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Kavita Das

Freelance Writer

New York

Kavita Das

I worked in the social change sector for fifteen years on issues ranging from homelessness to public health disparities to most recently, racial justice. Now, I'm an award-winning writer focusing on culture, race, social change, feminism, and their intersections, featured in NBC News, The Atlantic, Quartz, Guernica, The Rumpus, The Aerogram, and other outlets.

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This Group Shares Oral Histories to Help Readers ‘Better Understand the World’

Just after graduate school, writer Mimi Lok worked on a project that validated her belief in the power of storytelling. A volunteer researcher and interviewer for an anthology called “Underground America: Narratives of Undocumented Lives,” Lok collected the stories of refugees. “It was one of the most rewarding experiences of my life, and was a chance, at last, to really ‘go deep’ with people’s stories in a way I couldn’t before,” Lok told NBC News.
NBC News Link to Story
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India has changed a lot in 70 years. But arranged marriage remains the norm.

When non-Indians ask me if I had an arranged marriage, I sometimes slyly reply: “in a sense.”. I’m an Indian American born and raised in the United States, married to someone who grew up in India. But it was our mutual friend, a white woman from Oregon — not our families — who played matchmaker. When I explain this to them, I know it is not the answer they expected.
The Washington Post Link to Story
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Immigration and Infertility: Talking with Shanthi Sekaran

A central conflict in Lucky Boy—the loss of parental rights by immigrants held in US detention centers—was at the heart of “Shattered Families,” a 2011 report I helped push out into the world when I worked at Race Forward, a racial justice organization.
The Rumpus Link to Story
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A Virulent Privilege

"What is especially telling about this data is the stark contrast between the race and class of unvaccinated and undervaccinated children. It underscores dual narratives: one of choice, one of circumstance. It also begs the question: would this movement have been allowed to grow, endangering the lives of all children, if it was largely populated by poor families of color rather than driven by middle-class white families? Would its members have been generously perceived as misguided but well-intentioned rather than misinformed and dangerous? Ultimately, these individuals working to undermine the protection offered by vaccinations to our nation’s children have been protected by their own race and class privilege—benefiting from another type of herd immunity."
Nat. Brut Link to Story
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Lion Shares Compelling Story Of Transnational Adoption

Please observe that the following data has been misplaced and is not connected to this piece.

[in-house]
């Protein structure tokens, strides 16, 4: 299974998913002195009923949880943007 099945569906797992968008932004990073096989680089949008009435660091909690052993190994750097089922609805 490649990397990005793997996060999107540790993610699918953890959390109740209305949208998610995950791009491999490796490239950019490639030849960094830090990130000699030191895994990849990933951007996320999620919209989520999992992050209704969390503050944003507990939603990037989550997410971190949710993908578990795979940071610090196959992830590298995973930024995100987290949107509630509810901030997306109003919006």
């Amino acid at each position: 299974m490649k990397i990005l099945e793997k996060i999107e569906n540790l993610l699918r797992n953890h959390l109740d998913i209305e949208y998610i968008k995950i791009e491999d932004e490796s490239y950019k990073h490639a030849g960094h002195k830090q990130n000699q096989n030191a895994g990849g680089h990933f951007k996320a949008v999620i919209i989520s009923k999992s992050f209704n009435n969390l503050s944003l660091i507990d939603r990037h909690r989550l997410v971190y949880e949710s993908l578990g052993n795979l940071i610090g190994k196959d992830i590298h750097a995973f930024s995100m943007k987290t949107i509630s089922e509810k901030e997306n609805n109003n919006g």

Lion has received several award nominations including Screen Actors Guild and Golden Globe nominations for Best Actor and Best Actress for Dev Patel and Nicole Kidman. Kidman gives a tempered yet heart wrenching performance as Saroo’s adoptive mother, and Patel eschews the over-earnestness seen in some of his previous roles to give his most nuanced performance to date. But the most powerful performance in the movie comes from Sunny Pawar, the eight-year-old Indian child actor who plays young Saroo, navigating his way through a harrowing journey that takes him halfway around the globe.
The Aerogram Link to Story
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The Perils of Denialism on the Left

This strain of denialism might not as be as nihilistic as the one afflicting the far right, but it still constitutes a refusal to accept reality. Unlike the denialism of the right, which employs crutches like religion, the denialism of the left is characterized by a type of hyper-rationalism, which relies on selectively curated facts. And this strain of denialism helped lose Democrats this election and is the cause of liberals’ shock over this loss.
Los Angeles Review of Books Link to Story
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Anoushka Shankar and the New York Philharmonic Is a Debut 35 Years in the Making

Anoushka Shankar is not new to performing her father's compositions. But, because the piece includes several interludes of improvised sitar solo, there's opportunity to make it her own. "Having played it for a few years, in the beginning I really focused on improvising and 'what would my father have done' in order to try and be true to the piece," she said. "Now, I don't do 'what would my father have done' so much as feel confident that I know that, and ask how I can bring myself into it."